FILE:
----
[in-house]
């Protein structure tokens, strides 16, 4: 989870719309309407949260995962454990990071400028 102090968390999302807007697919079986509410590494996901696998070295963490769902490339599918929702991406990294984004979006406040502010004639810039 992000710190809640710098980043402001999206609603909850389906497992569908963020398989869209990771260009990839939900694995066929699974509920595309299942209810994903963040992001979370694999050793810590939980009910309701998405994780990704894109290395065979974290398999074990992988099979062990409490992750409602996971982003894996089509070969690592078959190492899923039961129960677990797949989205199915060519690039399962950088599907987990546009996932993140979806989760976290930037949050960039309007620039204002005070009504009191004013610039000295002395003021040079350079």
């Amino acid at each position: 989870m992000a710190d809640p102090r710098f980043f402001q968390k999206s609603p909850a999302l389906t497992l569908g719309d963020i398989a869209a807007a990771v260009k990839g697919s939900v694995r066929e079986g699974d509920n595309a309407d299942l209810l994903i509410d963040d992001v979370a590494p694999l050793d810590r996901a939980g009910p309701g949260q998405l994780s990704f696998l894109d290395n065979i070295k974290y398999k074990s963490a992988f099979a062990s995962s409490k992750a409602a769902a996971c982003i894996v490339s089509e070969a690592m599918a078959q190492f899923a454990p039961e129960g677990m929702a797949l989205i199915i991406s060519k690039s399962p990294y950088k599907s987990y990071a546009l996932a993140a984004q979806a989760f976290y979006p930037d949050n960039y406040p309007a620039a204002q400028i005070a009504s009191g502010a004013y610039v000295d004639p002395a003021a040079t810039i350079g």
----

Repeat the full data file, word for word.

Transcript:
[in-house]
């Protein structure tokens, strides 16, 4: 989870719309309407949260995962454990990071400028 102090968390999302807007697919079986509410590494996901696998070295963490769902490339599918929702991406990294984004979006406040502010004639810039 992000710190809640710098980043402001999206609603909850389906497992569908963020398989869209990771260009990839939900694995066929699974509920595309299942209810994903963040992001979370694999050793810590939980009910309701998405994780990704894109290395065979974290398999074990992988099979062990409490992750409602996971982003894996089509070969690592078959190492899923039961129960677990797949989205199915060519690039399962950088599907987990546009996932993140979806989760976290930037949050960039309007620039204002005070009504009191004013610039000295002395003021040079350079």
């Amino acid at each position: 989870m992000a710190d809640p102090r710098f980043f402001q968390k999206s609603p909850a999302l389906t497992l569908g719309d963020i398989a869209a807007a990771v260009k990839g697919s939900v694995r066929e079986g699974d509920n595309a309407d299942l209810l994903i509410d963040d992001v979370a590494p694999l050793d810590r996901a939980g009910p309701g949260q998405l994780s990704f696998l894109d290395n065979i070295k974290y398999k074990s963490a992988f099979a062990s995962s409490k992750a409602a769902a996971c982003i894996v490339s089509e070969a690592m599918a078959q190492f899923a454990p039961e129960g677990m929702a797949l989205i199915i991406s060519k690039s399962p990294y950088k599907s987990y990071a546009l996932a993140a984004q979806a989760f976290y979006p930037d949050n960039y406040p309007a620039a204002q400028i005070a009504s009191g502010a004013y610039v000295d004639p002395a003021a040079t810039i350079g």